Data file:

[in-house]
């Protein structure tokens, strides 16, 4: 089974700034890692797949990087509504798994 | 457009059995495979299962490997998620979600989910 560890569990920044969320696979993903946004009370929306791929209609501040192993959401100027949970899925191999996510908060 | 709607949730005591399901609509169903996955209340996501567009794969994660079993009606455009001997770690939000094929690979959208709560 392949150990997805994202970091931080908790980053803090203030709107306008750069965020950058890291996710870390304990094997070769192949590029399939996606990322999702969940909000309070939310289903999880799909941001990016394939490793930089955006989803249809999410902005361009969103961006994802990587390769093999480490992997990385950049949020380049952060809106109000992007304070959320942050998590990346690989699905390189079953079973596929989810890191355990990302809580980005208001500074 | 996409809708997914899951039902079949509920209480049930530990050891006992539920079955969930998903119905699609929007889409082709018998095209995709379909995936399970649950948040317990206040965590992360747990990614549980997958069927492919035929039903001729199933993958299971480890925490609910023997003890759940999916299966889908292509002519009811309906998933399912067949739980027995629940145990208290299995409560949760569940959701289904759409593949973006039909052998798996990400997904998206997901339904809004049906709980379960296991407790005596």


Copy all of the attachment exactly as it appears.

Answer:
[in-house]
């Protein structure tokens, strides 16, 4: 089974700034890692797949990087509504798994 | 457009059995495979299962490997998620979600989910 560890569990920044969320696979993903946004009370929306791929209609501040192993959401100027949970899925191999996510908060 | 709607949730005591399901609509169903996955209340996501567009794969994660079993009606455009001997770690939000094929690979959208709560 392949150990997805994202970091931080908790980053803090203030709107306008750069965020950058890291996710870390304990094997070769192949590029399939996606990322999702969940909000309070939310289903999880799909941001990016394939490793930089955006989803249809999410902005361009969103961006994802990587390769093999480490992997990385950049949020380049952060809106109000992007304070959320942050998590990346690989699905390189079953079973596929989810890191355990990302809580980005208001500074 | 996409809708997914899951039902079949509920209480049930530990050891006992539920079955969930998903119905699609929007889409082709018998095209995709379909995936399970649950948040317990206040965590992360747990990614549980997958069927492919035929039903001729199933993958299971480890925490609910023997003890759940999916299966889908292509002519009811309906998933399912067949739980027995629940145990208290299995409560949760569940959701289904759409593949973006039909052998798996990400997904998206997901339904809004049906709980379960296991407790005596």